Their mission, under the supervision and guidance of Garnot, was to prepare reports and plans for the construction, maintenance or improvement of fortifications, military and civil buildings, road construction, as well as the supervision of various building projects. The plans drawn up by the officers, were checked for their conformity and endorsed by the head of the Corps, Auguste-Théodore Garnot. Then they were submitted to the Governor for approval. It was a reputable body, the members of which received high salaries.

From this Engineer Corps of the Central War School graduated the first architects – engineers of Greece, who then, for about half a century, worked hard for the urban modernization of the country. The first officer was Lieutenant Spyridon Trikoupis, who was admitted to the school on February 4, 1829 and graduated on August 18, 1832. For a long time one could study architecture in Greece, only at the Central School of War, as the Polytechnic University and the Academy of Arts had not yet been established.

Plan of Patras by Stamatis Voulgaris and Auguste-Théodore Garnot

This informal situation, that is, the execution of urban civil works by the military, ceased to exist officially in 1878, when a Civil Engineers Corps was created, which joined the Public Works Service of the Ministry of Interior. Therefore, until that year, the term engineer covered the specialty of both military and civil architect-engineer. The level of training of engineers at the Central School of War was so high that Telemachos Vlassopoulos, the first to introduce the term “civil engineer” into the Greek language, in a 1859 article presenting the military schools of France, did not hesitate to state that studies provided in Greece were higher than those of the “École centrale des arts et manufactures” of Paris. Moreover, almost all the graduate engineers of the Central School of War, were following post-graduate studies in France.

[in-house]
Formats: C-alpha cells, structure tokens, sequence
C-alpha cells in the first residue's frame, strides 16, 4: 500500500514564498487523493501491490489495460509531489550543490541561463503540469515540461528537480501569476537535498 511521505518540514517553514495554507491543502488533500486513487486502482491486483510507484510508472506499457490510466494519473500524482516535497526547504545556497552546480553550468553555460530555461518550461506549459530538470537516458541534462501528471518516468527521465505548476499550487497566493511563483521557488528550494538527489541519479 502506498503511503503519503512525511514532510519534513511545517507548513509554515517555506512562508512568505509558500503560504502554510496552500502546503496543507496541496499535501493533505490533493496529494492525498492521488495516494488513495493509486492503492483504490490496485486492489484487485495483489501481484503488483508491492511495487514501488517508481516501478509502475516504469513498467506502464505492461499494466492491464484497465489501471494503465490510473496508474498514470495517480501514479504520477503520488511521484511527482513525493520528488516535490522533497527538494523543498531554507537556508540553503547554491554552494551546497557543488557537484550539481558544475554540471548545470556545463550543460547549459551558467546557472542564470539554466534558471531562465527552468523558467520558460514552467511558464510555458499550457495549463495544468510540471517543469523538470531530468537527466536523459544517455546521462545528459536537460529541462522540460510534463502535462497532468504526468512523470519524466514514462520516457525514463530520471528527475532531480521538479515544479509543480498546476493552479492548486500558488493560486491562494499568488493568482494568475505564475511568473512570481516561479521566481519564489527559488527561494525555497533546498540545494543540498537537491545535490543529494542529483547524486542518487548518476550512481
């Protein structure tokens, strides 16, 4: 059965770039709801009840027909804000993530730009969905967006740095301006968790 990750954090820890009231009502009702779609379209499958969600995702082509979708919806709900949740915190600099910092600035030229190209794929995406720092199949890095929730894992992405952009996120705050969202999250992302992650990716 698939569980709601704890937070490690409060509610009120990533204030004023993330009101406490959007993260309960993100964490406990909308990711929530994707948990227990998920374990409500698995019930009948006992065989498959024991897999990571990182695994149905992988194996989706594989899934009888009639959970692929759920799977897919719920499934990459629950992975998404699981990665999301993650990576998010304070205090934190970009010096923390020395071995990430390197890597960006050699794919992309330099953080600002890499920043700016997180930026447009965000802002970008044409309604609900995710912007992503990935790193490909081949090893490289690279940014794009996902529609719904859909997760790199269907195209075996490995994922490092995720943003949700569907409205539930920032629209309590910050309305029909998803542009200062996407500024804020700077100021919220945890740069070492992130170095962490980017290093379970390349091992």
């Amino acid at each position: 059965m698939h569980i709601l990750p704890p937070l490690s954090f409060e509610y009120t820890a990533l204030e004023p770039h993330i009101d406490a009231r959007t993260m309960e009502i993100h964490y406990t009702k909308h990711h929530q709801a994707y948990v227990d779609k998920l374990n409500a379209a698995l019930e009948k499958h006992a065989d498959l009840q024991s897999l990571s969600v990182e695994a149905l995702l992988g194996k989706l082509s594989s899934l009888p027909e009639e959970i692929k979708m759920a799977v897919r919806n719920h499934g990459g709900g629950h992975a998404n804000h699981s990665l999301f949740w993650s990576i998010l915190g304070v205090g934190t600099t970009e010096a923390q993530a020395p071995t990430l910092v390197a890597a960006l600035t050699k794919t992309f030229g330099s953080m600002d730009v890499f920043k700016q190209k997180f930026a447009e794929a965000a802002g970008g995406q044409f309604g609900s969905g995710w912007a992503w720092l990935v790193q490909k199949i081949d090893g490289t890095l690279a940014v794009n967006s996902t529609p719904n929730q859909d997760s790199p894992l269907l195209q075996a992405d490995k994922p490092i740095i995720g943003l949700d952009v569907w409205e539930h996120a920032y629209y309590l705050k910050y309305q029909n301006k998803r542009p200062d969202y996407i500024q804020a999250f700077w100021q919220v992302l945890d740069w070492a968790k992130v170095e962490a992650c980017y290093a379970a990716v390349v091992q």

In 1830 Theodoros Vallianos replaced Colonel Garnot who returned to France. A little later, the commandment was taken over by Count de Schaumbourg, who remained commander of the Corps even after the death of Kapodistrias.

The French influence exerted by the French officers of the Corps of Engineers in the School of Engineering of the Military School of Cadets, was important and timeless. Undoubtedly, the first city plans drawn up by Garnot and Voulgaris, as well as the plans of other engineers who came to strengthen the Expeditionary Corps of General Maison, contributed in this direction. Audoy and Peytier, for example, decisively influenced Greek engineers and laid the foundations of modern urban planning. The work performed by Greek and French engineers, under the supervision of Garnot, was unique for the whole Peloponnese and Aegina. In fact, as it is well known, the Governor wanted to use the French engineers also for the reconstruction of Central Greece.

Auguste-Théodore Garnot continued his career in France and was promoted to the rank of lieutenant colonel. He died on March 10, 1869 in Bordeaux, at the age of 73.

He was awarded the medal of the Knight of the Legion of Honor in France on April 10, 1832 and the Officer of the Legion of Honor on April 22, 1847. He was also awarded the medal of the Knight of St. Louis on October 30, 1829. In Greece he was awarded the medal of the Knight of Golden Cross of the Order of the Redeemer on May 2, 1836.